On July 12, 1989, an emergency shutdown of the Flexicoking Unit was activated due to a high pressure differential between the reactor and the heater. Repairs were made and the process was operating at its normal level by July 19. On July 20, 1989, the fire started in the gasifier when the grid plate collapsed, which in turn ignited other fires in the refinery. The fires were extinguished within two hours, but not before twenty-three workers suffered first and second-degree burns.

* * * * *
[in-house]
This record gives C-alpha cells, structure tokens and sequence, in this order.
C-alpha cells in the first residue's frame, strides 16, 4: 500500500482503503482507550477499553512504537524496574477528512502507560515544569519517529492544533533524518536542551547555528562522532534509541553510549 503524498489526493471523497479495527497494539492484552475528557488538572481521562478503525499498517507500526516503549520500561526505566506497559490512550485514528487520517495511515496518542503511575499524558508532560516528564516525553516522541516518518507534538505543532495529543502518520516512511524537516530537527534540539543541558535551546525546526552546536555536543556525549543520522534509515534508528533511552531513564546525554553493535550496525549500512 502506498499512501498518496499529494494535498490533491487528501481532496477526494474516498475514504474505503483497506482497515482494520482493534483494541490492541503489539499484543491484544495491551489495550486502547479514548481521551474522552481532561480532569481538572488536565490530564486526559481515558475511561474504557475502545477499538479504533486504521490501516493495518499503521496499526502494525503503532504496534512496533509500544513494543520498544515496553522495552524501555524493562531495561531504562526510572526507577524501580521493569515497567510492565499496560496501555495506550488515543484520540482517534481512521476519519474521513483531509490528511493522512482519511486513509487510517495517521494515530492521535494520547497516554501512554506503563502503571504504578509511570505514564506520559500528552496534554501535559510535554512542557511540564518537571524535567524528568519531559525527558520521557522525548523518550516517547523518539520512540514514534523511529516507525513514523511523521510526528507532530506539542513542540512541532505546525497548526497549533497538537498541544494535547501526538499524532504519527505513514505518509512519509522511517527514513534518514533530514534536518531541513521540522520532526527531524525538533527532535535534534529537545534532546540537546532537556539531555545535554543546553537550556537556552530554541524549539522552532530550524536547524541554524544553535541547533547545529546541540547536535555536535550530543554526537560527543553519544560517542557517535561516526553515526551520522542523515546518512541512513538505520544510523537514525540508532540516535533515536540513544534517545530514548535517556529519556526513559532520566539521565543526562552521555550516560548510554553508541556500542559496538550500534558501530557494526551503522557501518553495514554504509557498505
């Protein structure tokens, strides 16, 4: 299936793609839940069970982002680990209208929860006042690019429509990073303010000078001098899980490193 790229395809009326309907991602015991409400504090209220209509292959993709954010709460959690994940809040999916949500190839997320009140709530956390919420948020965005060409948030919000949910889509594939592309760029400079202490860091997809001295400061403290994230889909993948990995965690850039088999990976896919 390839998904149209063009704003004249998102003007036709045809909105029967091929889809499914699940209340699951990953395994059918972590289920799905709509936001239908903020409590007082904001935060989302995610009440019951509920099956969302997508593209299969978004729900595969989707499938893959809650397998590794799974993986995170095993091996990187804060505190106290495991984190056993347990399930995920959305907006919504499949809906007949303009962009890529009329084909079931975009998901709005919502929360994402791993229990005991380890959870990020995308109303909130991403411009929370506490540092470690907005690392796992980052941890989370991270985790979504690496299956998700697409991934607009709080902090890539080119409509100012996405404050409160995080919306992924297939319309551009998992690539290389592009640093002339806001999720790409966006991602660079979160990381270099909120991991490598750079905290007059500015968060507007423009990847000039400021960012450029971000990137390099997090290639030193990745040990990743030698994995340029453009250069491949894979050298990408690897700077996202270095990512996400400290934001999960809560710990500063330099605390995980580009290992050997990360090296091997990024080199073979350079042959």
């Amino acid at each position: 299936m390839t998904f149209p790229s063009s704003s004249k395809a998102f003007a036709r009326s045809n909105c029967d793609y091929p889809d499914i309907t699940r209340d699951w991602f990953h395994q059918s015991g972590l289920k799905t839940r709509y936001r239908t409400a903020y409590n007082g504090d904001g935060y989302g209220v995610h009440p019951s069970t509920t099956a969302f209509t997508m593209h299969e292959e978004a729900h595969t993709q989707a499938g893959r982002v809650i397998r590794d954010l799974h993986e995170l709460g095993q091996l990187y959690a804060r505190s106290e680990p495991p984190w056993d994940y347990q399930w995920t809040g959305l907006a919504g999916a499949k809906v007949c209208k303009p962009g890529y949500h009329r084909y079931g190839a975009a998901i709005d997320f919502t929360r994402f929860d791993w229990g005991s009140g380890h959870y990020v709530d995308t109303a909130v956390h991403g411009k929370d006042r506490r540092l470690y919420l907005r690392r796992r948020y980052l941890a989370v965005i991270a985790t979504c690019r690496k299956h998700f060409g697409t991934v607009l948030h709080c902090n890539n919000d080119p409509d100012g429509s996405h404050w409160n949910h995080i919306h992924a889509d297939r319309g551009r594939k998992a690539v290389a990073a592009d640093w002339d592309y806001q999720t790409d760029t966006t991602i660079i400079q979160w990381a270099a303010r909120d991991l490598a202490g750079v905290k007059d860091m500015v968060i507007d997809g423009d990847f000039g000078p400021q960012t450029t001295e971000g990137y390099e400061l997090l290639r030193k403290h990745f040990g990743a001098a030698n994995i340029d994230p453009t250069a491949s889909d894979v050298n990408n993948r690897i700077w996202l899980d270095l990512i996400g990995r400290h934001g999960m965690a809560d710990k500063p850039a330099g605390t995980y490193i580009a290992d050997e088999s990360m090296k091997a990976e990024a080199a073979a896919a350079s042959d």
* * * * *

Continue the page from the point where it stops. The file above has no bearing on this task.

After the fire, there were several independent investigations of its cause. One investigation report, prepared in 1989 by Lagoven employees, concluded that the cause of the fire was the loosening of grid caps, which led to the collapse of the grid plate. Another 1989 report, prepared by Ewan Cresswell of Cunningham, International Adjusters Partnership, concluded that the cause of the collapse of the grid plate was a progressive loosening of the grid cap securing nuts due to poor quality and inadequate packing materials installed during the fourth general repair. A third investigation, completed in 1996 by a three-member panel of experts appointed by a Venezuela judge after Oriflama filed its liability action, concluded that changes in the manufacture and installation of grid caps during the four general repairs may have caused the fire, but the design, construction, and technical assistance provided by plaintiffs could not be established as causes of the fire.